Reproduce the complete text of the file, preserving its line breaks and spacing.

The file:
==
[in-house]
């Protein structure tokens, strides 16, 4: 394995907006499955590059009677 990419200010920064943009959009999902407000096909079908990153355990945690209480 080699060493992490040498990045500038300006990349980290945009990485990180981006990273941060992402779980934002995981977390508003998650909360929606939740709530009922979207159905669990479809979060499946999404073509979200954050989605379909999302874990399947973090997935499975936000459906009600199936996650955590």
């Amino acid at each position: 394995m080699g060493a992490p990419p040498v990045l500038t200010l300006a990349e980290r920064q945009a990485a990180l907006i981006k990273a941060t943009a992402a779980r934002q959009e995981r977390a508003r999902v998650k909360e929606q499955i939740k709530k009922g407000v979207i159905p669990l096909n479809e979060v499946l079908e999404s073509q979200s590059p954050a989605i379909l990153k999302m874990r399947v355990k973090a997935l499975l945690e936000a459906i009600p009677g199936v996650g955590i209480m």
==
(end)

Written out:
[in-house]
């Protein structure tokens, strides 16, 4: 394995907006499955590059009677 990419200010920064943009959009999902407000096909079908990153355990945690209480 080699060493992490040498990045500038300006990349980290945009990485990180981006990273941060992402779980934002995981977390508003998650909360929606939740709530009922979207159905669990479809979060499946999404073509979200954050989605379909999302874990399947973090997935499975936000459906009600199936996650955590």
């Amino acid at each position: 394995m080699g060493a992490p990419p040498v990045l500038t200010l300006a990349e980290r920064q945009a990485a990180l907006i981006k990273a941060t943009a992402a779980r934002q959009e995981r977390a508003r999902v998650k909360e929606q499955i939740k709530k009922g407000v979207i159905p669990l096909n479809e979060v499946l079908e999404s073509q979200s590059p954050a989605i379909l990153k999302m874990r399947v355990k973090a997935l499975l945690e936000a459906i009600p009677g199936v996650g955590i209480m």